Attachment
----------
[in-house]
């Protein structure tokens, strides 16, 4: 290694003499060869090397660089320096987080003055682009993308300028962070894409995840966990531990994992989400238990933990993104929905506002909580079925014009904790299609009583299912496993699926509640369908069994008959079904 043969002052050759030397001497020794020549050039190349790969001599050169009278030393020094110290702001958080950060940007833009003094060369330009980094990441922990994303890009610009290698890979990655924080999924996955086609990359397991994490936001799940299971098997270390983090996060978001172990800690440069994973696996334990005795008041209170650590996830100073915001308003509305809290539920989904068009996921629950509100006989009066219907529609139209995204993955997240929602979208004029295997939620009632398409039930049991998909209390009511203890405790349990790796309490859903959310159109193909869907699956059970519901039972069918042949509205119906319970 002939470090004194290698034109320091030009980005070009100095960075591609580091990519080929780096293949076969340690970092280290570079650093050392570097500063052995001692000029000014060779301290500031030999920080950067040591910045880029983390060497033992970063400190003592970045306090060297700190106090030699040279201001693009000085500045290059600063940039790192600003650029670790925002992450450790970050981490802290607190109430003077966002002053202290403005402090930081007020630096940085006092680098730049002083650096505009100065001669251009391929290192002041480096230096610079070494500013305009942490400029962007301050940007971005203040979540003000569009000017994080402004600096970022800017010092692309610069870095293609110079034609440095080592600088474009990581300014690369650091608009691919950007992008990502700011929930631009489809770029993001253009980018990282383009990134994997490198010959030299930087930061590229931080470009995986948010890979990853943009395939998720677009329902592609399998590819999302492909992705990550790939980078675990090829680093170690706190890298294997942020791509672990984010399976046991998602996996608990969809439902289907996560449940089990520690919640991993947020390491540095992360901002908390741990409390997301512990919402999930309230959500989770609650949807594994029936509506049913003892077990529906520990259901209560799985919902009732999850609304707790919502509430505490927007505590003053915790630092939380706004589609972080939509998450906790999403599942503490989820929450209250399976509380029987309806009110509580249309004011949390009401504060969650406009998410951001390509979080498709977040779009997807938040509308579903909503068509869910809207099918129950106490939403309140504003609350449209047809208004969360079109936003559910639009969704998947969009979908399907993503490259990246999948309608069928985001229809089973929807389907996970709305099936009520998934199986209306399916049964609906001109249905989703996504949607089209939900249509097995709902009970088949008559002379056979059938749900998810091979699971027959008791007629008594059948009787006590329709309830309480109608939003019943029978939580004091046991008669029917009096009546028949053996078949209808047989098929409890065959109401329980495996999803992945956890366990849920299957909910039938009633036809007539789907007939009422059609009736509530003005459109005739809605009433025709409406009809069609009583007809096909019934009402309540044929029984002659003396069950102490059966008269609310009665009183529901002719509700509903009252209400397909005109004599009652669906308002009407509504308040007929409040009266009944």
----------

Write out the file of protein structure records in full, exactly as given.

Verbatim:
[in-house]
């Protein structure tokens, strides 16, 4: 290694003499060869090397660089320096987080003055682009993308300028962070894409995840966990531990994992989400238990933990993104929905506002909580079925014009904790299609009583299912496993699926509640369908069994008959079904 043969002052050759030397001497020794020549050039190349790969001599050169009278030393020094110290702001958080950060940007833009003094060369330009980094990441922990994303890009610009290698890979990655924080999924996955086609990359397991994490936001799940299971098997270390983090996060978001172990800690440069994973696996334990005795008041209170650590996830100073915001308003509305809290539920989904068009996921629950509100006989009066219907529609139209995204993955997240929602979208004029295997939620009632398409039930049991998909209390009511203890405790349990790796309490859903959310159109193909869907699956059970519901039972069918042949509205119906319970 002939470090004194290698034109320091030009980005070009100095960075591609580091990519080929780096293949076969340690970092280290570079650093050392570097500063052995001692000029000014060779301290500031030999920080950067040591910045880029983390060497033992970063400190003592970045306090060297700190106090030699040279201001693009000085500045290059600063940039790192600003650029670790925002992450450790970050981490802290607190109430003077966002002053202290403005402090930081007020630096940085006092680098730049002083650096505009100065001669251009391929290192002041480096230096610079070494500013305009942490400029962007301050940007971005203040979540003000569009000017994080402004600096970022800017010092692309610069870095293609110079034609440095080592600088474009990581300014690369650091608009691919950007992008990502700011929930631009489809770029993001253009980018990282383009990134994997490198010959030299930087930061590229931080470009995986948010890979990853943009395939998720677009329902592609399998590819999302492909992705990550790939980078675990090829680093170690706190890298294997942020791509672990984010399976046991998602996996608990969809439902289907996560449940089990520690919640991993947020390491540095992360901002908390741990409390997301512990919402999930309230959500989770609650949807594994029936509506049913003892077990529906520990259901209560799985919902009732999850609304707790919502509430505490927007505590003053915790630092939380706004589609972080939509998450906790999403599942503490989820929450209250399976509380029987309806009110509580249309004011949390009401504060969650406009998410951001390509979080498709977040779009997807938040509308579903909503068509869910809207099918129950106490939403309140504003609350449209047809208004969360079109936003559910639009969704998947969009979908399907993503490259990246999948309608069928985001229809089973929807389907996970709305099936009520998934199986209306399916049964609906001109249905989703996504949607089209939900249509097995709902009970088949008559002379056979059938749900998810091979699971027959008791007629008594059948009787006590329709309830309480109608939003019943029978939580004091046991008669029917009096009546028949053996078949209808047989098929409890065959109401329980495996999803992945956890366990849920299957909910039938009633036809007539789907007939009422059609009736509530003005459109005739809605009433025709409406009809069609009583007809096909019934009402309540044929029984002659003396069950102490059966008269609310009665009183529901002719509700509903009252209400397909005109004599009652669906308002009407509504308040007929409040009266009944």